> I may have missed something, but the original question that started the
> previous thread was:
>
>     "What kind of XML support should we provide in the standard Ruby
>      distribution"
>
> I don't see why 'xmlparser' is not perceived as the ideal candidate for
> that task.

It does look good.


> I think that no one would seriously consider having "a pure ruby"
> regular expression engine as the default regexp library.
> We have regexp.c for that, and that's why Ruby is probably as fast as Perl
> when performing text processing.
>
> The same should hold for XML processing. The default implementation should
> be a _native_ one, to be as fast as possible, because that's the only way to
> go when one wants to handle multi-megabyte documents in a reasonable amount
> of time.


Exactly true.  I thought this was implied in the idea of being part of the base Ruby install.


> A practical advantage of bundling xmlparser with the ruby distribution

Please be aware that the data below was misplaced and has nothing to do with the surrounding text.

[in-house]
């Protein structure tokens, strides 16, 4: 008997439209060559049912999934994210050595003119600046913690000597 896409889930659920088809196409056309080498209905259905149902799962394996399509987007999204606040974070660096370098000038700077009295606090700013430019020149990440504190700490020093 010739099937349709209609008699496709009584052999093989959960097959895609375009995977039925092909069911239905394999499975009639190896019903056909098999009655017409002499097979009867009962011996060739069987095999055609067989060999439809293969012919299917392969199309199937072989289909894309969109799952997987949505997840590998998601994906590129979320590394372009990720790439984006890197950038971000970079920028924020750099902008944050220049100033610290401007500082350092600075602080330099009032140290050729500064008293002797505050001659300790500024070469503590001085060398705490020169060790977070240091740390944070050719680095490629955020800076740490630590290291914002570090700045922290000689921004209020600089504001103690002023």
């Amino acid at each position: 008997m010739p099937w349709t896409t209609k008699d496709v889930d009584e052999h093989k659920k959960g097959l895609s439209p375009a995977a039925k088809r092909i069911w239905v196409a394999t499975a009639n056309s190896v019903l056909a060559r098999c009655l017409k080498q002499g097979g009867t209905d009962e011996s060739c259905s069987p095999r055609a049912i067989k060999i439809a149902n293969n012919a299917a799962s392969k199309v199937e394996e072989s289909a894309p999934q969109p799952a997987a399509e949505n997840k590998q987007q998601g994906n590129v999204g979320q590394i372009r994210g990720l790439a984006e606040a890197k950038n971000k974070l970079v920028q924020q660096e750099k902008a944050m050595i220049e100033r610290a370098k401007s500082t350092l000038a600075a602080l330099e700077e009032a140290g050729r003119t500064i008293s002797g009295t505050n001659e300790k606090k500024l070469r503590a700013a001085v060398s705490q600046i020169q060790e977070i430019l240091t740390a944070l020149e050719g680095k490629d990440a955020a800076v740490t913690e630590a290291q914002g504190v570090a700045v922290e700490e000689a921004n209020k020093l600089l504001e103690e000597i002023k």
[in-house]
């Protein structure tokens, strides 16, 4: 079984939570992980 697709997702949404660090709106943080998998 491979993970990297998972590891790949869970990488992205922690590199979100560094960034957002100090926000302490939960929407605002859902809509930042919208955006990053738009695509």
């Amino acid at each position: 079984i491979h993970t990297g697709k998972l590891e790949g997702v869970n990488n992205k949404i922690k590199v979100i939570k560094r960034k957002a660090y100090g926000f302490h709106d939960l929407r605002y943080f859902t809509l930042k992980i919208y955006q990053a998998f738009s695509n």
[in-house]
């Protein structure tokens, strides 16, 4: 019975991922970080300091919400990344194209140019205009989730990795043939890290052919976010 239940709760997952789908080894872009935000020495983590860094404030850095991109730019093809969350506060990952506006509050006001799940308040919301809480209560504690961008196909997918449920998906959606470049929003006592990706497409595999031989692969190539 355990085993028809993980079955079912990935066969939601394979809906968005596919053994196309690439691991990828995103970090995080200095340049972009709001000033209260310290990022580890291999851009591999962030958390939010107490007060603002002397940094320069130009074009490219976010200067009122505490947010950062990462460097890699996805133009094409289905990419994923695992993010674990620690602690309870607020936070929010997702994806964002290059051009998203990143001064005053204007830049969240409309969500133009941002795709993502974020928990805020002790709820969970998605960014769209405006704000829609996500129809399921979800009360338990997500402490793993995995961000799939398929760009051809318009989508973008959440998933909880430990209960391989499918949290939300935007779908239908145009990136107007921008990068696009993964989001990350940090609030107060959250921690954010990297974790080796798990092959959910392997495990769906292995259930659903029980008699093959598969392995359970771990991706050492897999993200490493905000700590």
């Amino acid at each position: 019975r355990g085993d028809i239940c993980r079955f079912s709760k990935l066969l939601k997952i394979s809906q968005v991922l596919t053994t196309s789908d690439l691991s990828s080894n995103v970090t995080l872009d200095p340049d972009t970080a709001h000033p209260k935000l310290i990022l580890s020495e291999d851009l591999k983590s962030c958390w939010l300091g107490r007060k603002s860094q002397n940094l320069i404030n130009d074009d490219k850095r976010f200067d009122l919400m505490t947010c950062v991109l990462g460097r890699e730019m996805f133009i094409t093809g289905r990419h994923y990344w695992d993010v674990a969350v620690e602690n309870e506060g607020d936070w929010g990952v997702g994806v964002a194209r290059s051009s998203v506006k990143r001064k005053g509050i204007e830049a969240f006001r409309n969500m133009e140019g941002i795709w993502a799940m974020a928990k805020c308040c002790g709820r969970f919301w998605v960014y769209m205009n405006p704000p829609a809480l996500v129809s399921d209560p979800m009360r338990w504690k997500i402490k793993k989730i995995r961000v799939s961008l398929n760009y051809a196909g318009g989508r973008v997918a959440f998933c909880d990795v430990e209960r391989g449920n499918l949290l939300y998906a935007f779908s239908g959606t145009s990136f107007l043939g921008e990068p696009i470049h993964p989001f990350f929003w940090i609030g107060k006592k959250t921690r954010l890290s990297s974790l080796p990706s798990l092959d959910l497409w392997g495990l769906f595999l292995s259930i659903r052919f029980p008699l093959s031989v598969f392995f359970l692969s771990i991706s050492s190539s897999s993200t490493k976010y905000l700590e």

> would be that it would ease the installation of xmlparser: currently, one
> has to fetch and install expat first, then compile and install the xmlparser
> extension. It would be much easier if expat would be bundled with ruby
> itself, and be part of the default install.

Tell me about it!  :)  I couldn't get expat properly installed and callable from xmlparser when I set up rubyxml.com.  (I'm not root
there, and don't have quite the sysadmin access I would really like ...)

>
> Finally, I must add that I don't like XML event-based programming at all :)
> What I like are cool APIs like REXML is!

I like REXML quite a bit, too, but having SAX is very handy for slurping huge documents that could never easily fit in memory.
From the xmlparser readme file it looks like it provides the familiar SAX callback methods (startElement,  endElement, character, an
so on.) which is nice.


>
> So my dream would be to have the high-level API of REXML built on top of
> the low-level (but fast) xmlparser...

Good plan.


James

>
> -- Christian
>